You'll have to tweak this a bit, and before anyone tells me I am 100% aware that this is a terrible hack. But it's also pretty effective and very quickly implemented which was the overriding concern at the time. You'll want to run this through an obsficator of course.

There is also some update panel stuff in there that would have to be removed, or changed to jQuery ajax response end hooks or something like that if needed.

Oh and there is this to control running it for read only users only:

if (isReadonly && !Page.ClientScript.IsClientScriptBlockRegistered("ReadonlyScriptController"))
  "ReadonlyScriptController", "<script>RunReadonlyScript();</script>");


<script type="text/javascript" src="<%# Page.ResolveUrl("~/ClientScripts/jquery-1.4.2.min.js") %>"></script>
<script type="text/javascript">
    function RunReadonlyScript() {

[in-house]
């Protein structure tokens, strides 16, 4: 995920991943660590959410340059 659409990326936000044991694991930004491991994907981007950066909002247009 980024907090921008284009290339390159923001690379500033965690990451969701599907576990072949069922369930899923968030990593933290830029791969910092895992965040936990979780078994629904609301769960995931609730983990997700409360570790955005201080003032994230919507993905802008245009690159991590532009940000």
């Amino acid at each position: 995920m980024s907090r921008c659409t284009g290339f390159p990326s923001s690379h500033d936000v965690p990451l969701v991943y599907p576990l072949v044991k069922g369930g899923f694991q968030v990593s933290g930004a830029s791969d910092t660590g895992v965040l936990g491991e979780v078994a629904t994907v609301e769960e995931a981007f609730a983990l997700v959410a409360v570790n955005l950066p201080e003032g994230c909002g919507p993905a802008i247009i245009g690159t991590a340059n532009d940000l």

//Extend jquery selections to add some new functionality
        //namely, the ability to select elements based on the
        //text of the element.
        $.expr[':'].textEquals = function (a, i, m) {
            var match = $(a).text().match("^" + m[3] + "$");
            return match && match.length > 0;
        //this function does all the readonly work
        var disableStuff = function () {

            //select all controls that accept input, save changes, open a popup, or change form state
            // ** customize this with your own elements **
            $('button, input:not(:hidden), textarea, select,
              a:textEquals("Clear Selection"), 
              a:textEquals("Add Message"), 
              a:textEquals("CCC EVAL"),
                //disable input controls
                .attr('disabled', 'disabled')
                //remove onclick javascript
                //remove all bound click events
                //add a new click event that does nothing
                //this stops <a> links from working